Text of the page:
Moving, spring cleaning, the beginning of the year – almost any time is a perfect occasion to clean out closets and storage spaces.
While the temptation to load up the trunk with all your unwanted items is strong, many donation drop-off sites won’t just accept anything you bring them. So, before you waste a trip, crosscheck your donation haul with this helpful list of things you should and should not donate.
If you’ve recently upgraded your kitchen or furniture items, consider donating the unused toaster or table lamp you’ve been toting since college to organizations like The Salvation Army, Goodwill, Furniture Banks or Habitat for Humanity. Some of these nonprofits will pick up your furniture or other bulky items for free.
Whether it no longer fits or simply doesn’t match your current style, donating your old clothes or suits to Dress for Success could help another woman nail the interview for her dream job.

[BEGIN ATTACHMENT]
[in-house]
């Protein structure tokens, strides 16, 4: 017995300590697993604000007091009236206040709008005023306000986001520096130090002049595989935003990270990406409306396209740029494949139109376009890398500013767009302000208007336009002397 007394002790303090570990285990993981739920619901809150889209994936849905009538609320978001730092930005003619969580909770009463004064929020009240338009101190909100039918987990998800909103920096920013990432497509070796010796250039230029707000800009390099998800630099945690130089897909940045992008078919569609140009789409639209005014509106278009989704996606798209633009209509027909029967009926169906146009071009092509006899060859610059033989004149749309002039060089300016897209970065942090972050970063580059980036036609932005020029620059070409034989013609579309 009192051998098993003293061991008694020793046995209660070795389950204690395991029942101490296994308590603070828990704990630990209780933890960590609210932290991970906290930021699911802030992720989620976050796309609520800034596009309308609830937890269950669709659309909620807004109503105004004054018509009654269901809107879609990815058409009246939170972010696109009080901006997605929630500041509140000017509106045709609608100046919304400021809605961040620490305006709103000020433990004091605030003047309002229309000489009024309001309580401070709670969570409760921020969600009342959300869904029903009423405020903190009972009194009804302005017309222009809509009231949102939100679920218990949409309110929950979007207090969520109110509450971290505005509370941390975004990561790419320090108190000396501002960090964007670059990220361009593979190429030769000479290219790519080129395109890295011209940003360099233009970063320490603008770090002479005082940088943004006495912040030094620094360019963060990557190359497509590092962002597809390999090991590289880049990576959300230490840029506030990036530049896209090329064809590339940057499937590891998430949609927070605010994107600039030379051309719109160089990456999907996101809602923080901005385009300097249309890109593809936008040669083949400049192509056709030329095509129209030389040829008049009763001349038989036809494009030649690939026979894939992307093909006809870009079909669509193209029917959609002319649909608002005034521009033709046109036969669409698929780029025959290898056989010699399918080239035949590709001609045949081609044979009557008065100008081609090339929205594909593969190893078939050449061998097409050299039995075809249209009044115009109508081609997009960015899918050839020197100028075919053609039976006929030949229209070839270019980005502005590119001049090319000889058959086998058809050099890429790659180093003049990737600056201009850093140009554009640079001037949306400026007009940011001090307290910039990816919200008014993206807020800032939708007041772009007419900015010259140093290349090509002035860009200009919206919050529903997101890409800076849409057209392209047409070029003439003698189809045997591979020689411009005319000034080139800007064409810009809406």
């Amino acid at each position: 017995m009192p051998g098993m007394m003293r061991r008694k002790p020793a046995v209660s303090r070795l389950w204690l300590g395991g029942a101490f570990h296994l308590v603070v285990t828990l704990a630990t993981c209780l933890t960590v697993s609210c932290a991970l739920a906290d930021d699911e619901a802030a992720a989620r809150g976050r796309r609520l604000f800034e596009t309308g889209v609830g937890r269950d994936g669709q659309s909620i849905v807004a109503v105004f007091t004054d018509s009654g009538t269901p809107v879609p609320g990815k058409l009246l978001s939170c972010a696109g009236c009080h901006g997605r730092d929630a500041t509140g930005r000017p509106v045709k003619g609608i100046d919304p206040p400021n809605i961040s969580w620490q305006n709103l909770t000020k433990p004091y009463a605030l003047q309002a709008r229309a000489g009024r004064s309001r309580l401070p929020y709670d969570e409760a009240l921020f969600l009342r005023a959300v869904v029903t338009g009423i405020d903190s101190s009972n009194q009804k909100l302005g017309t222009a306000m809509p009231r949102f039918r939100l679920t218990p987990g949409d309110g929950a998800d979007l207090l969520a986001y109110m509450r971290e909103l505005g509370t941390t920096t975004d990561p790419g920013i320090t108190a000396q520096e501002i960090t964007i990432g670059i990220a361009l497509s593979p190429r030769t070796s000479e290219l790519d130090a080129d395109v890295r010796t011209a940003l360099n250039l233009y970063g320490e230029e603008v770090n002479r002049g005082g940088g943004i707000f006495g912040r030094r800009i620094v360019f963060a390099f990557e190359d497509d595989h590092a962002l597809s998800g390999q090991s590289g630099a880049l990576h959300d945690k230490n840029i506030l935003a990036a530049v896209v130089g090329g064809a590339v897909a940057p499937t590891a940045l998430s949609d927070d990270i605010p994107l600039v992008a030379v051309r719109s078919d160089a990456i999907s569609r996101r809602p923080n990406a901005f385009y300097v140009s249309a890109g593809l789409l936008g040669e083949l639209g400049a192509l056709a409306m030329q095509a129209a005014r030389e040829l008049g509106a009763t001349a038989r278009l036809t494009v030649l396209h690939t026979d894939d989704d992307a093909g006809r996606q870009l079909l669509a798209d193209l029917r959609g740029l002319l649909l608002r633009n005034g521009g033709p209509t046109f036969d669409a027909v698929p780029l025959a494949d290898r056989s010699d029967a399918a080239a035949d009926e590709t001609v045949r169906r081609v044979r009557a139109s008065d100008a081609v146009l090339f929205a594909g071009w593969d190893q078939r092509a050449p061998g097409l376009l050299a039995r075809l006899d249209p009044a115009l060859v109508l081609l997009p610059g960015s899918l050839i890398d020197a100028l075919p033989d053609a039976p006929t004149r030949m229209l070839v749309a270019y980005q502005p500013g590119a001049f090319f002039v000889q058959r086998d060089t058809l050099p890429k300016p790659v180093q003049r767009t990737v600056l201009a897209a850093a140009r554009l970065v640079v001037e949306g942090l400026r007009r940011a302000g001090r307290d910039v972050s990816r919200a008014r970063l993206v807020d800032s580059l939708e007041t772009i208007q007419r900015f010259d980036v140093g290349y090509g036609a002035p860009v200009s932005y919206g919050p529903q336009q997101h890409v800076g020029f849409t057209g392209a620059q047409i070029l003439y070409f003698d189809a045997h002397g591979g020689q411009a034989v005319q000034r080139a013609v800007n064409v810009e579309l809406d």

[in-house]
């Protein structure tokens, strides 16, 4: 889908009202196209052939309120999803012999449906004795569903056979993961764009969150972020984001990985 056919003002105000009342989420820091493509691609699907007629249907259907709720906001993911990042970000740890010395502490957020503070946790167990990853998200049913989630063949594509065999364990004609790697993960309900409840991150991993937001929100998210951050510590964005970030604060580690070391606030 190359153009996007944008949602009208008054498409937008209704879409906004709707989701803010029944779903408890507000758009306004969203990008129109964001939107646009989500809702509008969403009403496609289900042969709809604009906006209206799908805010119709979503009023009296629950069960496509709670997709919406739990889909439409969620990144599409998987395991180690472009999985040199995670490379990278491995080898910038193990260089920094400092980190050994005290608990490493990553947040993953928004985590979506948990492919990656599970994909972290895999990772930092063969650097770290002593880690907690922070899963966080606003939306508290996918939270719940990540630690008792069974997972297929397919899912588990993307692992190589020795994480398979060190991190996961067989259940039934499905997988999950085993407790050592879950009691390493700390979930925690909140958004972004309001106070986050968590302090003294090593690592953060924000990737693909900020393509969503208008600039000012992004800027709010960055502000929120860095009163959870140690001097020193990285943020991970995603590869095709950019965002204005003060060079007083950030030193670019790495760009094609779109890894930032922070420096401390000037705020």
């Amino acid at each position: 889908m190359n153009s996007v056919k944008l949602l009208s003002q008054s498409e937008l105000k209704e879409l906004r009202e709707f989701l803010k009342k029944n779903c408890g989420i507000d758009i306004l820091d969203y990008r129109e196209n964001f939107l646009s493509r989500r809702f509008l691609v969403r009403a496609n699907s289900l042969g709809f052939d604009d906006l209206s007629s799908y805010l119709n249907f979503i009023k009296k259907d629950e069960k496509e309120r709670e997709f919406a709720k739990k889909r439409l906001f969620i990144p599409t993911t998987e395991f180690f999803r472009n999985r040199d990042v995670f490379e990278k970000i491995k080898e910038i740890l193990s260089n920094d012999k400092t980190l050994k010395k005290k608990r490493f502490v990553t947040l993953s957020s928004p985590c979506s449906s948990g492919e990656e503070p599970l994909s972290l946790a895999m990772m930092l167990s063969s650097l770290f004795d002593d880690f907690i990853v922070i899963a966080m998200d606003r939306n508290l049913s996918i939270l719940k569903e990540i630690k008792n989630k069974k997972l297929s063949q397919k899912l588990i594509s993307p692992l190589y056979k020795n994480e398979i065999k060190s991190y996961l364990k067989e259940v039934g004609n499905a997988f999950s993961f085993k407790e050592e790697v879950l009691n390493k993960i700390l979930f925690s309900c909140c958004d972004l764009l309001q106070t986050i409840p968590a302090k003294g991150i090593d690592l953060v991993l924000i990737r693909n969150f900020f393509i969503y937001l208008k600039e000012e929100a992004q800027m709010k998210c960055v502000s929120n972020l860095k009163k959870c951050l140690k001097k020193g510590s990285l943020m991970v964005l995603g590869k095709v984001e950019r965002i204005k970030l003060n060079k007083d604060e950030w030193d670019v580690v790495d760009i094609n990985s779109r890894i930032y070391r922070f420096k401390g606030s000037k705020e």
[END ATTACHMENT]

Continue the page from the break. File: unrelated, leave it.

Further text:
Kids grow out of toys fast, but one child’s hand-me-downs can be another’s new best friend! Donate your child’s unused toys to a local nursery or program like Stuffed Animals for Emergencies.
There’s likely more than a few canned veggies or other non-perishable food items in your pantry you’ll never eat. Free up much needed storage space and give back by going through your collection. Your local food bank or local branch of Feeding America would appreciate receiving unexpired items you would otherwise toss.
Shop wire closets
Do Not Donate
Donation sites rarely accept stained or distressed clothing so turn those old t-shirts into cleaning rags or find another creative use for your old clothes.
Expired Food Items
It should go without saying that nobody wants expired food. Check the dates first and throw away anything past its prime.
Old TVs and Computers
Old CRT (cathode ray tube) TVs and computer monitors contain toxic chemicals and their second-hand demand is extremely low. To safely dispose of these devices, you can recycle them at electronic stores like Best Buy or search for other local recycling centers on Earth911.
Child safety is important, which is why donation sites typically don’t accept used car seats. Instead, check with your state to find a car seat recycling program.
Getting the chance to give back while organizing your home is a great feeling!Explore storage products